. Introduction The human face is an important source of social signals. It reveals the individual's identity and expresses, if not controlled intentionally, the inner feelings of our counterparts. The importance of facially transmitted signals in guiding interpersonal behaviour is reflected in the complex functional architecture of psychological processes, which is based on a widely distributed neural network, specifically dedicated to decode these information. One of the most influential models of face processing (Bruce & Young, 1986) suggests an initial structural encoding process, which is followed by separable pathways for processing identity and facial expressions of emotions. Whilst, within this model, identity processing is highly elaborated and fractionated into distinct sub-processes, emotion recognition is represented only as a single and undifferentiated process. Neuropsychological research in the past decade, however, has added substantially to the understanding of the psychological sub-processes as well as the neural substrates underlying facial emotion recognition. Deficits in recognising fearful facial expressions after damage to the amygdala have first been described by Adolphs, Tranel, Damasio, and Damasio (1994). These initial findings have since been replicated by numerous neuropsychological studies investigating people with lesions or functional deficits to the amygdala (Broks et al., 1998, Calder et al., 1996, Meletti et al., 2003, Sato et al., 2002 and Sprengelmeyer et al., 1999). Functional imaging studies could further show, that recognition of fearful faces is based on a spatially distributed neural network, involving superior colliculi, thalamic relay nuclei, striate and extrastriate regions, as well as the amygdala (e.g. Breiter et al., 1996, Fischer et al., 2003 and Morris et al., 1996). Within this network, a fast sub-cortical processing route targeting the amygdala and a slow thalamo-cortical processing route is proposed. The fast processing route forms part of an evolutionary old system which is able to respond rapidly, automatically, and without conscious awareness to signals of threat and danger (LeDoux, 1996). Evidence for the fast route in humans comes from both single case (De Gelder, Vroomen, Pourtois, & Weiskrantz, 1999) and functional imaging studies (Morris et al., 1998; Morris, De Gelder, Weiskrantz, & Dolan, 2001). A different pattern of results comes from studies looking at recognition of facial expressions of emotion in people with pre-clinical as well as clinical Huntington's disease (Gray, Young, Barker, Curtis, & Gibson, 1997; Hennenlotter et al., 2004; Sprengelmeyer et al., 1996; Sprengelmeyer, Schroeder, Young & Epplen, 2006; Sprengelmeyer et al., 1997b; Wang, Hoosain, Yang, Meng, & Wang, 2003). Participants with this disorder were particularly impaired in recognising facial expressions of disgust. Other disorders such as Parkinson's disease (Sprengelmeyer et al., 2003), Tourette's syndrome, Obsessive Compulsive disorder (Sprengelmeyer et al., 1997a), and Wilson's disease (Wang et al., 2003) were also associated with deficits in facial disgust recognition. Furthermore, functional imaging studies (Hennenlotter et al., 2004 and Phillips et al., 1997; Sprengelmeyer, Rausch, Eysel, & Przuntek, 1998) reported the involvement of the basal ganglia and insula in recognising facial expressions of disgust. But in contrast to fear, there is no evidence for a fast processing route for disgust. While the association between amygdala and insular-striatal regions and recognition of fear and disgust is supported by numerous studies, there is only one study linking the nucleus accumbens with recognition of facial expressions of anger (Calder, Keane, Lawrence, & Manes, 2004). However, neuropsychological and functional imaging studies are not able to tell anything about the time course of face processing. To investigate these aspects in detail, various ERP studies have been conducted so far. The most prominent deflection of face related potentials is the N170, first described by Bentin, Allison, Puce, Perez, and McCarthy (1996) and Bötzel, Schulze and Stodieck (1995). Although questioned in the past (Rossion, Curran & Gauthier, 2002; see Bentin & Carmel, 2002 for response), the N170 is now thought to represent the face specific structural encoding process as hypothesised by the Bruce and Young model. Other studies looked particularly at the ERP modulation associated with processing of facial expressions of emotions. Eimer and Holmes (2002) reported a positive fronto-central ERP component within 200 ms after stimulus onset when comparing neutral with fearful facial expressions. Batty and Taylor (2003) investigated the effect of happy, surprised, fearful, sad, disgusted and angry compared to neutral facial expressions on ERPs and found an overall emotion effect on the N170 and emotion specific modulation of ERPs in the 220–450 ms time window at fronto-central sites. An emotion specific N230 at posterior sites to happy, fearful, sad, angry, and surprised compared to neutral faces was reported by Balconi and Pozzoli (2003). Interpretation of these data is straightforward as long as this is done in a static framework of ‘basic emotions’. If done so, the results clearly indicate emotion specific processing of facial expressions as early as 200 ms after stimulus onset. Facial expressions, however, differ not only in respect to the kind of emotion, but also in respect to saliency, that is, how intense a particular emotion is displayed. Given, that ERP responses reflect both kinds of information, the question arises, where and when is this information processed? Existing ERP literature cannot answer this question beyond pure speculation, since intensity in facial expressions has never been controlled for, reported ERP effects therefore could either indicate emotion specific processing, or processing of intensity, or a mixture of both. To address this neglected issue, the present study aims to investigate the effect of different intensities of emotional facial expressions on ERPs. In addition, by using the neuropsychologically well-researched basic emotions fear, disgust, and anger, the study also aims to look for ERP components associated with cognitive processing within emotion specific face recognition systems.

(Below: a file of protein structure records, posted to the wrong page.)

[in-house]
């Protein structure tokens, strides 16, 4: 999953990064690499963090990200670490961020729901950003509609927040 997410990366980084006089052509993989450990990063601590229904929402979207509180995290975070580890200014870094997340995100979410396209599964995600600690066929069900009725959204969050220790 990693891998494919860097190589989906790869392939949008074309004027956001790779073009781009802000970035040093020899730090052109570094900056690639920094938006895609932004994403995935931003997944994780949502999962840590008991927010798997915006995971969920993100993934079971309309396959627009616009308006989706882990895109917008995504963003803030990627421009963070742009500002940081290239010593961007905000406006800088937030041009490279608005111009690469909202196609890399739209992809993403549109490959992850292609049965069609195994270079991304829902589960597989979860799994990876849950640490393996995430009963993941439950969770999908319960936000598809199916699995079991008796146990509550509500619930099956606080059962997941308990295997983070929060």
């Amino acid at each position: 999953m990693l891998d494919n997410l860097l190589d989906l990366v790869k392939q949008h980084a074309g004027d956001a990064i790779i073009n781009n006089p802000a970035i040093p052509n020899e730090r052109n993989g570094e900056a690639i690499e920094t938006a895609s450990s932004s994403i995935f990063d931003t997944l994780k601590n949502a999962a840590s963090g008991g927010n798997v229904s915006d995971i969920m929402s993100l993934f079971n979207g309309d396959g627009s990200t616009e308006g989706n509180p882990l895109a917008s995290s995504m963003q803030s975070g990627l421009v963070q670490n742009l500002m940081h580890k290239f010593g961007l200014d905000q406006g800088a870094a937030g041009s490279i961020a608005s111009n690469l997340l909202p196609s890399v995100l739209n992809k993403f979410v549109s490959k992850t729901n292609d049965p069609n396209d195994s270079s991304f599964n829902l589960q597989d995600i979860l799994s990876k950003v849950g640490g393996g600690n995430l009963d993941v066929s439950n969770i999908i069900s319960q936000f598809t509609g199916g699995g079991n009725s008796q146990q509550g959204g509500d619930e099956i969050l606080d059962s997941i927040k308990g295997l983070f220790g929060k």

نتیجه گیری انگلیسی
Results 3.1. Behavioural data Only trials with a correct response and with RT between 200 and 2000 ms were included in analyses of RT and error rate. Statistical analyses were performed by means of Huynh-Feldt corrected repeated measures analyses of variance (ANOVA) including the within-subject variables expression (anger, disgust, fear), and intensity (50%, 100%, and 150%). Mean reaction times and error rates are shown in Table 1. A two-way ANOVA including the factors emotion and intensity did not reveal any significant effects, neither in reaction time (Fs < 1.9, ps > 0.17), nor in error rates (Fs < 2.6, ps > 0.06). Table 1. Mean correct reaction time and error rate for the different intensities (50%, 100%, and 150%) and face expressions (anger, disgust, fear) Reaction time (ms) Error rate (%) Anger Disgust Fear Anger Disgust Fear 50% 475 469 475 3.4 2.0 1.8 100% 478 473 481 3.0 2.0 3.2 150% 484 476 477 2.7 3.0 3.5 Table options 3.2. Event-related brain potentials ERP activity was quantified by mean amplitude measures in subsequent time segments: 90–110 ms (P1), 160–180 ms (N170), 200–250 ms, 250–300 ms, 300–350 ms, 350–400 ms, and 400–600 ms. The two early time intervals are chosen around the peaks of the P1 and the N170 component. We decided for 20 ms intervals (instead of the larger intervals for later latencies) because of the shorter duration (higher frequency) of these early components. All signals were averaged separately for experimental conditions and aligned to a 200 ms baseline starting 200 ms before stimulus onset. Statistical analyses were performed on ERP data by means of Huynh-Feldt corrected repeated measures analyses of variance (ANOVA) for each time segment including the factors expression, intensity, and electrode site (64 locations). Note that because the average reference sets the mean activity across all electrodes to zero, any condition effect is only meaningful in interaction with electrode site. Therefore, any condition effect reported here, will be in interaction with electrode site. The results of this analysis are shown in Table 2. A clear effect of intensity was found in the N170 and all subsequent analysis intervals. Post hoc analyses revealed that this effect was largest over parietal-occipital scalp regions. Fig. 2 depicts the average waveforms for the three intensities on P9 and P10 electrodes (top panel). In order to better visualise the intensity effect, two difference waves (100% minus 50%, and 150% minus 50%) were calculated and are shown in Fig. 2 (bottom panel). Fig. 3 (top) shows the distribution of this intensity effect across scalp locations. A spatio-temporal dipole source model using the difference wave (150% minus 50%) was determined in an analysis interval of 200–300 ms relative to stimulus onset using brain electrical source analysis (BESA) software. An initial principal component analysis (PCA) of the activity revealed that a single principal component could account for over 97% of the variance in this time interval. Therefore, one pair of single equivalent dipoles, symmetrical in location was fitted using a four-shell spherical head model. Talairach coordinates of these dipoles were x = 46.3; y = −63.6; z = −6.7, and x = −46.3; y = −63.6; z = −6.7, respectively, which located these dipoles in Brodmann area 19/37. The results are shown in Fig. 3 (bottom). Table 2. F-values and significance levels for the ANOVA of the ERP time segments including the factors electrode site (S), emotion (E), and intensity (I) d.f. F P1 N170 200–250 ms 250–300 ms 300–350 ms 350–400 ms 400–600 ms S 63, 945 10.3*** 42.0*** 6.3*** 8.4*** 13.4*** 23.6*** 39.8*** E × S 126, 1890 1.2 1.2 0.9 1.2 1.1 1.5* 1.1 I × S 126, 1890 1.1 3.1*** 3.9*** 4.9*** 3.3*** 2.4** 2.8*** E × I × S 252, 3780 1.0 0.9 0.9 1.0 1.0 1.1 0.9 * p < 0.05. ** p < 0.01. *** p < 0.001. Table options Top panel: grand mean event-related potentials at electrode sites P9 and P10 ... Fig. 2. Top panel: grand mean event-related potentials at electrode sites P9 and P10 superimposed for the three intensities (50%, 100%, and 150%) of expressed emotion. Bottom panel: ERP difference waveforms showing the effects of intensity on electrode sites P9 and P10. The difference waves for the intensities (100% minus 50%) and (150% minus 50%) are superimposed. Figure options Top panel: voltage maps (110° projection, spherical spline interpolation) ... Fig. 3. Top panel: voltage maps (110° projection, spherical spline interpolation) showing the topographical distribution of the intensity effects across the scalp at different time points relative to the stimulus onset. Bottom panel: dipole source localisation results of the intensity effect using the difference waveform (150% minus 50% intensity). Figure options As shown in Table 2, there was a significant effect of emotion in the time segment 350–400 ms. Post hoc analyses (Bonferroni corrected pairwise comparisons (t-tests)) revealed this effect to be maximal over temporal electrode sites (FT7 and FT8, respectively), due to a larger negativity for disgust as compared to anger and fear (see Fig. 4). Grand mean event-related potentials at electrode sites FT7 and FT8 for disgust, ... Fig. 4. Grand mean event-related potentials at electrode sites FT7 and FT8 for disgust, anger and fear.